Take your time to create or complete your CV by thinking about how to make your competences visible in the CV.
Note: Please be aware that the following information is dedicated to applications in Switzerland. For applications in other countries, we strongly recommend you to do some research.
The image below is meant to guide you through the Career Empowerment Program and inspire you on how to tell your story and convey as concrete a picture of yourself as possible.
Maybe you have already gained some valuable experience or you want to emphasize certain skills. Think about how you want to be perceived during the whole application process. Always try to show your competences with concrete examples, e.g. "sense of responsibility and team spirit as a coach of the volleyball team" instead of "responsible" and "team player". It is important to prove and not to claim.
The CV (curriculum vitae) is your business card with which you make the decisive first impression. Most personnel managers first look at the CV, then at the rest of the application documents including the letter of motivation. Make sure that your CV is attractively designed and written without mistakes. Your CV should also be adapted to the job advertisement and the skills required in the advertisement should be highlighted.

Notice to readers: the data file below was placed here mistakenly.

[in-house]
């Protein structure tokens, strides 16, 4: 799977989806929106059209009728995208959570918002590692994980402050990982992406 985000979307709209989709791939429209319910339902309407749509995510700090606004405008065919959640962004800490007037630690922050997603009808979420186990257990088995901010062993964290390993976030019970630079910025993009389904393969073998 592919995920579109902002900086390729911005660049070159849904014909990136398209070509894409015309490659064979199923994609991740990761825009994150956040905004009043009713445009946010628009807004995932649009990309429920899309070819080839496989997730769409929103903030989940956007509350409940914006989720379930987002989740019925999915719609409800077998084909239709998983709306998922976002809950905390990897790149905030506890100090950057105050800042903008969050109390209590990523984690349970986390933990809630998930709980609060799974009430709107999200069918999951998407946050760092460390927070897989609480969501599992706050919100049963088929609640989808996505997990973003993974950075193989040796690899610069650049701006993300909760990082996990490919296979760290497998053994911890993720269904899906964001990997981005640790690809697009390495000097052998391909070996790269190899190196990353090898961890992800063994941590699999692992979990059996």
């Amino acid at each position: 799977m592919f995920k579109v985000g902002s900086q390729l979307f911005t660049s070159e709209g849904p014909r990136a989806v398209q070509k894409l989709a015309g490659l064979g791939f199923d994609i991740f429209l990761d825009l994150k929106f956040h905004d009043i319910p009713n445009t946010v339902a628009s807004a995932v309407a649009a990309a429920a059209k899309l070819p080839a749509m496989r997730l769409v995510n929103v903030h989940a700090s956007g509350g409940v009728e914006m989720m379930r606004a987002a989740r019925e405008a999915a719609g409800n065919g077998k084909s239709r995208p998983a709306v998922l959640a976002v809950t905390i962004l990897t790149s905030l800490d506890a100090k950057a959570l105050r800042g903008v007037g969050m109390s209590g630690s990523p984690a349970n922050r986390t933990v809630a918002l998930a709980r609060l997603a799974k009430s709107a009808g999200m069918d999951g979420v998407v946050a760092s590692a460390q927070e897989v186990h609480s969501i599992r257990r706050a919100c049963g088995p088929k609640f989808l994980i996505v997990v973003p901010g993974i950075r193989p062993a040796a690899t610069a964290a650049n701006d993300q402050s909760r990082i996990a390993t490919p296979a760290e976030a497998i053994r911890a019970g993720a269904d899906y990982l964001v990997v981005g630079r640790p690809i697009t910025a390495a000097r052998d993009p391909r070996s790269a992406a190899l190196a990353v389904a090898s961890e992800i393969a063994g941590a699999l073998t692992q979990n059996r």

No matter how individual your CV may be, on the following page in our career planning guide you will find our sample CV templates (in German only) as a starting point:
Do you know the interviewing technique popular with HR staff
Context – Action – Result – Learning?
The point is that you always should try to demonstrate your skills using concrete examples, starting with your application documents and ending with a job interview. This is the only way for the person reading your CV or conducting the interview to understand what you have to offer. Based on your experience you can tell your story and score points to the recruiters.
Here you can find an example:
Other topics popular with HR managers are questions about "responsibility", "success", "ability to work under pressure", "challenge", "ability to deal with conflict and criticism".